The voter ID bills, like similar moves to restrict voter registration, eliminate early voting, purge voter rolls and send pollwatchers into minority precincts. All are ostensibly intended to prevent voter fraud, an almost nonexistent problem according to research on the issue. In contrast, such moves have a disproportionate effect on minorities and young voters, and ultimately serve to block legitimate but probably Democratic voters from exercising their constitutional rights.
Simpson’s new decision comes six weeks after he upheld the entire law as is.
His initial ruling dealt mostly with whether the General Assembly had the authority to establish such voting requirements. Simpson decided it did — basing his decision in part on a bigoted and discredited 19th century state court decision.
Opponents of the law appealed, and Pennsylvania’s Supreme Court sent the case backto Simpson, this time ordering him to rule on the practical side of things, namely: Was the state upholding the law’s procedures for deployment of ID cards such that there would be “no voter disenfranchisement” as a result?
The high court’s order seemed designed to force the judge to enjoin the law, given that the state had stipulated it wasn’t following the exact procedures set out in the law and that so many registered voters clearly still lacked ID.
Witnesses last week movingly described the many frustrating barriers faced by the elderly and infirm in particular in their attempts to get ID.
But on Thursday, Simpson indicated that he would let “the good parts” of the bill stand.
Someone please explain this to me: How in the hell did the Tea Party turn into an intimidation , extortion and revenge organization?
They’re talking about “exacting revenge” on a group of State Supreme Court Justices who didn’t think that voter intimidation was just and decided to send the case back to the lower court and commented that the law should be suspended immediately.
Who are these people and what do they really want from us, in addition to getting the “black guy” out of office?
Earlier this week, every single sitting Pennsylvania Supreme Court justice rejecteda lower court decision allowing that state’s voter ID law to take effect. Four justices joined a majority opinion requiring the lower court judge to look at the case again due to concerns that voters were unable to obtain the IDs they were supposed to have easy access to as a matter of law, and two more justices joined a dissent arguing that the law should simply be suspended right away. Three of the justices in the majority were Republicans.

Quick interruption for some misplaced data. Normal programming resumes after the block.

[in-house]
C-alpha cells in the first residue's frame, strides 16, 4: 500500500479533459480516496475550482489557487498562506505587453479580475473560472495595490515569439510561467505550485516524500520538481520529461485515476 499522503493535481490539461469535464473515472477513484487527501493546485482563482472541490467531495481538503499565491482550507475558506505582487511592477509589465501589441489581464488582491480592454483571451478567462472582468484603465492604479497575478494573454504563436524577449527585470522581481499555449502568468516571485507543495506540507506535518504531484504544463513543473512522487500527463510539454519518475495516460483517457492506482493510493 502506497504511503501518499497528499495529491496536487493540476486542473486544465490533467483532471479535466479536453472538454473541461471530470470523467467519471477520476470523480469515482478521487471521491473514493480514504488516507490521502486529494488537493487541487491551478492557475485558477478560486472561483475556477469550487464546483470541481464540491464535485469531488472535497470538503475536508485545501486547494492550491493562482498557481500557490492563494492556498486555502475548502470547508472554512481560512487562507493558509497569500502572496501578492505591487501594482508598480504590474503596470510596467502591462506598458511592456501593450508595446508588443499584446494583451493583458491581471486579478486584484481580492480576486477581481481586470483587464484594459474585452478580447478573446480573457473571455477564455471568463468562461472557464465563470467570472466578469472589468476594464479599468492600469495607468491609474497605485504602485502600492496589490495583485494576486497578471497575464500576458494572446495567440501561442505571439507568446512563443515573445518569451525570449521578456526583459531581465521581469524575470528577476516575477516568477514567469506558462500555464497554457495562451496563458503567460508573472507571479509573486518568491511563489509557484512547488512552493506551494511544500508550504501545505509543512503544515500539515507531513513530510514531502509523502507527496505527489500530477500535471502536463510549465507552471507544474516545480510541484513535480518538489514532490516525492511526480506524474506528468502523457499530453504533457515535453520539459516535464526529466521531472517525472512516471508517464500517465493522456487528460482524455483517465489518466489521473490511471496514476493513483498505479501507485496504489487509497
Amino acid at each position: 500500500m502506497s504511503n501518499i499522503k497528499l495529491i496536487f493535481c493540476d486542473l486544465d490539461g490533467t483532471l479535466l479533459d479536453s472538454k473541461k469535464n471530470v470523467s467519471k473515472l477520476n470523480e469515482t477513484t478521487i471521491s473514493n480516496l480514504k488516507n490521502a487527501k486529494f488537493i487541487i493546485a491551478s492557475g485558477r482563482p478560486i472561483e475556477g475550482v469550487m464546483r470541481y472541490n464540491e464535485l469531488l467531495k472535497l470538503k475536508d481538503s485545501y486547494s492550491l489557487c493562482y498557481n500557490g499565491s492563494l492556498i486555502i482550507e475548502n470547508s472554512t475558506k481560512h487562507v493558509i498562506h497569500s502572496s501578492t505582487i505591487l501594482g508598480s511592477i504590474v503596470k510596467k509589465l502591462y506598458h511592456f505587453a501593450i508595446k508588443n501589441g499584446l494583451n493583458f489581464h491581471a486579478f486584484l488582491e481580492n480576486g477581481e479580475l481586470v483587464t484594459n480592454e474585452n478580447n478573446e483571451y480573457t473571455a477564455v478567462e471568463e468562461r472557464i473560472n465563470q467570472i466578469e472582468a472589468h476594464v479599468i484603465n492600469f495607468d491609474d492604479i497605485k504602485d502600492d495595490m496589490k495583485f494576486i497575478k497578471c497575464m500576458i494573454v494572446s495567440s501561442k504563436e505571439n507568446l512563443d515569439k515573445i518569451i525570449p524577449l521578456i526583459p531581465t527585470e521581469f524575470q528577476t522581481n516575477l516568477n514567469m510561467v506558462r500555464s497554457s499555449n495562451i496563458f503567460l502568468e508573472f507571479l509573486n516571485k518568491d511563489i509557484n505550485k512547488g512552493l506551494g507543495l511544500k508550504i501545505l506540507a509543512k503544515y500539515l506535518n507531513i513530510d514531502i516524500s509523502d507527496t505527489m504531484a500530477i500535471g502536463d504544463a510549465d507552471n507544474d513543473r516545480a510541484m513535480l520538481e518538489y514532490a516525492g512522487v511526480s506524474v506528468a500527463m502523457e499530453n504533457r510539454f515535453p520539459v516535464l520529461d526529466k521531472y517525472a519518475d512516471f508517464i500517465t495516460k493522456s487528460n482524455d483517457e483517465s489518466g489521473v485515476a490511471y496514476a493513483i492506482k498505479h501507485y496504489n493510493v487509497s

Nevertheless, a Tea Party group is now threatening to exact revenge upon the state supreme court for refusing to uphold a law that prevents many low-income, student and minority voters from casting a ballot:
A Philadelphia-area tea party group says it will work to defeat two state Supreme Court justices next year if the state’s new voter identification law isn’t in effect for the Nov. 6 election.
The Independence Hall Tea Party on Thursday also criticized the court’s decision to send a legal challenge to the law back for a lower court review.
It called the decision “a cowardly move” to “punt the ball.”
Chief Justice Ronald Castille, a Republican, and Justice Max Baer, a Democrat, are each finishing a 10-year term in January 2014.
These kinds of campaigns of vengeance against justices who place the law ahead of conservative’s policy preferences are increasingly common. Two years ago, a Florida Tea Party group launched a similar revenge campaign after the Florida Supreme Court kept an unconstitutional ballot initiative attempting to nullify the Affordable Care Act off the state ballot. Similarly, anti-gay groups poured hundreds of thousands of dollars into a successful effort to remove three Iowa supreme court justices because they had the audacity to recognize that the state’s constitution does not permit discrimination against gay couples.